Changes in hip fracture rate before and after total knee replacement due to osteoarthritis: a population-based cohort study.
Prieto-Alhambra D., Javaid MK., Maskell J., Judge A., Nevitt M., Cooper C., Arden NK.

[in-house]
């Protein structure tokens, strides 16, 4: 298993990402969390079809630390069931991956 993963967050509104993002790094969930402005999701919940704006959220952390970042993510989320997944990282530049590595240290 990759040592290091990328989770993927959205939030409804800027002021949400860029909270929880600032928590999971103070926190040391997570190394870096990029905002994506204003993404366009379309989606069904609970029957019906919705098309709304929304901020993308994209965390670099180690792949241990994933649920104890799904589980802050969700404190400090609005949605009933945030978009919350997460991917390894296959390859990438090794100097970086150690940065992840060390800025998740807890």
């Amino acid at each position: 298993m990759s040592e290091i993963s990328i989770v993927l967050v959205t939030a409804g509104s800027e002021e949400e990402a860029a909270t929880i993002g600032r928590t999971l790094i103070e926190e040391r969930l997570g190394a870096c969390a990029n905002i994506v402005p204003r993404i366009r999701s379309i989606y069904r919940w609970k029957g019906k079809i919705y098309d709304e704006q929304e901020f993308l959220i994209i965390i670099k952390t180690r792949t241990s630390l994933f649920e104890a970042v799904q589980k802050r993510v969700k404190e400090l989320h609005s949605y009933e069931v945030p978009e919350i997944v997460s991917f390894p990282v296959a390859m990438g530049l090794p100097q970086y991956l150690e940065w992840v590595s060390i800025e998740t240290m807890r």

OBJECTIVES: Patients with knee osteoarthritis have an increase in bone mass but no corresponding decrease in risk of fracture. This study describes the rates of hip fracture in subjects with knee osteoarthritis before and after having a total knee replacement (TKR), compared with matched controls. METHODS: A population-based prospective cohort study was conducted. The study population included, from the General Practice Research Database (UK), patients 40 years and older, undergoing TKR between 1986 and end-2006 for knee osteoarthritis as 'cases' (n=20,033). Five disease-free controls (n=100,165) were randomly selected, and matched for age, gender and practice. Hip fractures were ascertained using READ codes, and yearly rates of hip fracture and rate differences were calculated for the 5 years before and after surgery, using Poisson regression. Stratified analyses were performed by age and history of fracture. RESULTS: Hip fracture rates were non-significantly reduced compared with controls before the operation. In the year after TKR, risk increased significantly (RR 1.58; 95% CI 1.14 to 2.19). Rates then declined to equal those of controls by 3 years, and continued decreasing until the end of follow-up; corresponding RR were not significant. The increased risk is greatest in younger ages and in those without previous fracture. CONCLUSIONS: The association between knee osteoarthritis and fractures is time-dependent, which may explain the current controversy in the literature. The association is also modified by TKR: subjects have a higher rate of hip fracture than matched controls after TKR, although the rates may eventually decrease.